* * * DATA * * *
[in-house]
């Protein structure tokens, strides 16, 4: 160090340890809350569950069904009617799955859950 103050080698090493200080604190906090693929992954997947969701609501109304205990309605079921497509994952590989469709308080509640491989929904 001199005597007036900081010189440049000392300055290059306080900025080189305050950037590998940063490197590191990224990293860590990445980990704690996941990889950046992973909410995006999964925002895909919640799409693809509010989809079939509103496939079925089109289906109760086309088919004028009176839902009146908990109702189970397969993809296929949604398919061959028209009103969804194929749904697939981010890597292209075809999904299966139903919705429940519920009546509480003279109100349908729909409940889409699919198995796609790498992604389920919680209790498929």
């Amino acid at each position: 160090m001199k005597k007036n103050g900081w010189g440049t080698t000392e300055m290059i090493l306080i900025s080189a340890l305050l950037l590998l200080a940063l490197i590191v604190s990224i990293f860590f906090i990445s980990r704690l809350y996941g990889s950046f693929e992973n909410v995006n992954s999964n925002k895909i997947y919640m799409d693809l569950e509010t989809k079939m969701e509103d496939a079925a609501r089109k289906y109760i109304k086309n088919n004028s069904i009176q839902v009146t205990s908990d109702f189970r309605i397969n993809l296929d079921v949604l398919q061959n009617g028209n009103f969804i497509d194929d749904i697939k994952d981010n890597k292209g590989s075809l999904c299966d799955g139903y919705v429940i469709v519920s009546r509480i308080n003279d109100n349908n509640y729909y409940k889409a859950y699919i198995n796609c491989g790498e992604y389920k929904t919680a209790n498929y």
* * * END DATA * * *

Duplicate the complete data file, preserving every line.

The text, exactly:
[in-house]
């Protein structure tokens, strides 16, 4: 160090340890809350569950069904009617799955859950 103050080698090493200080604190906090693929992954997947969701609501109304205990309605079921497509994952590989469709308080509640491989929904 001199005597007036900081010189440049000392300055290059306080900025080189305050950037590998940063490197590191990224990293860590990445980990704690996941990889950046992973909410995006999964925002895909919640799409693809509010989809079939509103496939079925089109289906109760086309088919004028009176839902009146908990109702189970397969993809296929949604398919061959028209009103969804194929749904697939981010890597292209075809999904299966139903919705429940519920009546509480003279109100349908729909409940889409699919198995796609790498992604389920919680209790498929």
């Amino acid at each position: 160090m001199k005597k007036n103050g900081w010189g440049t080698t000392e300055m290059i090493l306080i900025s080189a340890l305050l950037l590998l200080a940063l490197i590191v604190s990224i990293f860590f906090i990445s980990r704690l809350y996941g990889s950046f693929e992973n909410v995006n992954s999964n925002k895909i997947y919640m799409d693809l569950e509010t989809k079939m969701e509103d496939a079925a609501r089109k289906y109760i109304k086309n088919n004028s069904i009176q839902v009146t205990s908990d109702f189970r309605i397969n993809l296929d079921v949604l398919q061959n009617g028209n009103f969804i497509d194929d749904i697939k994952d981010n890597k292209g590989s075809l999904c299966d799955g139903y919705v429940i469709v519920s009546r509480i308080n003279d109100n349908n509640y729909y409940k889409a859950y699919i198995n796609c491989g790498e992604y389920k929904t919680a209790n498929y």